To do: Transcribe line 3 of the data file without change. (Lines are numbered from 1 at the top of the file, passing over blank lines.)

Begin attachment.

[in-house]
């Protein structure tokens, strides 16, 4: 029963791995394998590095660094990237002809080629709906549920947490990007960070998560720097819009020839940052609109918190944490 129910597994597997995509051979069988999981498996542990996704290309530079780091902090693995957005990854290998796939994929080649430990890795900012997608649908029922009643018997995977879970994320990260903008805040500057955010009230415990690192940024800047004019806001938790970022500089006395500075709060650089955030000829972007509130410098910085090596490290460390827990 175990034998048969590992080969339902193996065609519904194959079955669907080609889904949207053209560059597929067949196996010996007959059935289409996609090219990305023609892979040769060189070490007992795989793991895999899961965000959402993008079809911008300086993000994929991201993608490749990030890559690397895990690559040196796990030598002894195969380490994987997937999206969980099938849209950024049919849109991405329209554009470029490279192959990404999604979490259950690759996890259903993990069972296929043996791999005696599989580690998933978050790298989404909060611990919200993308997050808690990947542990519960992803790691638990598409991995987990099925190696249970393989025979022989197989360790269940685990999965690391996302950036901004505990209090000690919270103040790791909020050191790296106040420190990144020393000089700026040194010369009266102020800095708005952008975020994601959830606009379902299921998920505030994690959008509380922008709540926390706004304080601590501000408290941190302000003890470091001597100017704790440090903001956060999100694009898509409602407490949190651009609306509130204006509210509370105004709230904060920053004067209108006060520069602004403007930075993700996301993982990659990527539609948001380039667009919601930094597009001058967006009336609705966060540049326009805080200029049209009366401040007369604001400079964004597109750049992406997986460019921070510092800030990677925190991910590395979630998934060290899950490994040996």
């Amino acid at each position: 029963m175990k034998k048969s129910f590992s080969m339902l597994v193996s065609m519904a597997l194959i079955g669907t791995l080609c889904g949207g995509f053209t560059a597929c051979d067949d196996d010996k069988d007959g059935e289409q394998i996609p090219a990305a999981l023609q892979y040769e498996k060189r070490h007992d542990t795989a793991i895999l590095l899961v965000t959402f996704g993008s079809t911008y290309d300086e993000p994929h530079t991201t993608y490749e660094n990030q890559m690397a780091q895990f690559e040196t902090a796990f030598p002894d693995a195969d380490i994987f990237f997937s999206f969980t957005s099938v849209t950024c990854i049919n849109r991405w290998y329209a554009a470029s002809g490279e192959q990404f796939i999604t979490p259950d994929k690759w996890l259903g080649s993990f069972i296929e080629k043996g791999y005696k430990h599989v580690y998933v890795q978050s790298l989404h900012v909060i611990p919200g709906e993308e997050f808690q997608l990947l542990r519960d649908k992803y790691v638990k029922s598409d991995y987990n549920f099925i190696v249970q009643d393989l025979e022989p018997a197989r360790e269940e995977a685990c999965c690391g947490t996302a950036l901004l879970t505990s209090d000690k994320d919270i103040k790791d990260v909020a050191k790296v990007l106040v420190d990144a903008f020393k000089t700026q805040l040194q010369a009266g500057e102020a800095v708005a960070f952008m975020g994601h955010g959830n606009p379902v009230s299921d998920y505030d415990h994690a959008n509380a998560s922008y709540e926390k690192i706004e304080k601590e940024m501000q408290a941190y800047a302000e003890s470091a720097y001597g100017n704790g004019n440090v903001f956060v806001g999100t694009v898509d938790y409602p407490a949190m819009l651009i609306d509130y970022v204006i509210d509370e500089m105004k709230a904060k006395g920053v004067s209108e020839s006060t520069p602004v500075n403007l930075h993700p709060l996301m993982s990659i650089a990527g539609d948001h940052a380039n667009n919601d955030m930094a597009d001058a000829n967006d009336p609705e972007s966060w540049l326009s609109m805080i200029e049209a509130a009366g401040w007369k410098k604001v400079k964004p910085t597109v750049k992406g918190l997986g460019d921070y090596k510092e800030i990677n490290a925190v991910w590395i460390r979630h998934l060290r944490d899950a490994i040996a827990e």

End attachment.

């Amino acid at each position: 029963m175990k034998k048969s129910f590992s080969m339902l597994v193996s065609m519904a597997l194959i079955g669907t791995l080609c889904g949207g995509f053209t560059a597929c051979d067949d196996d010996k069988d007959g059935e289409q394998i996609p090219a990305a999981l023609q892979y040769e498996k060189r070490h007992d542990t795989a793991i895999l590095l899961v965000t959402f996704g993008s079809t911008y290309d300086e993000p994929h530079t991201t993608y490749e660094n990030q890559m690397a780091q895990f690559e040196t902090a796990f030598p002894d693995a195969d380490i994987f990237f997937s999206f969980t957005s099938v849209t950024c990854i049919n849109r991405w290998y329209a554009a470029s002809g490279e192959q990404f796939i999604t979490p259950d994929k690759w996890l259903g080649s993990f069972i296929e080629k043996g791999y005696k430990h599989v580690y998933v890795q978050s790298l989404h900012v909060i611990p919200g709906e993308e997050f808690q997608l990947l542990r519960d649908k992803y790691v638990k029922s598409d991995y987990n549920f099925i190696v249970q009643d393989l025979e022989p018997a197989r360790e269940e995977a685990c999965c690391g947490t996302a950036l901004l879970t505990s209090d000690k994320d919270i103040k790791d990260v909020a050191k790296v990007l106040v420190d990144a903008f020393k000089t700026q805040l040194q010369a009266g500057e102020a800095v708005a960070f952008m975020g994601h955010g959830n606009p379902v009230s299921d998920y505030d415990h994690a959008n509380a998560s922008y709540e926390k690192i706004e304080k601590e940024m501000q408290a941190y800047a302000e003890s470091a720097y001597g100017n704790g004019n440090v903001f956060v806001g999100t694009v898509d938790y409602p407490a949190m819009l651009i609306d509130y970022v204006i509210d509370e500089m105004k709230a904060k006395g920053v004067s209108e020839s006060t520069p602004v500075n403007l930075h993700p709060l996301m993982s990659i650089a990527g539609d948001h940052a380039n667009n919601d955030m930094a597009d001058a000829n967006d009336p609705e972007s966060w540049l326009s609109m805080i200029e049209a509130a009366g401040w007369k410098k604001v400079k964004p910085t597109v750049k992406g918190l997986g460019d921070y090596k510092e800030i990677n490290a925190v991910w590395i460390r979630h998934l060290r944490d899950a490994i040996a827990e």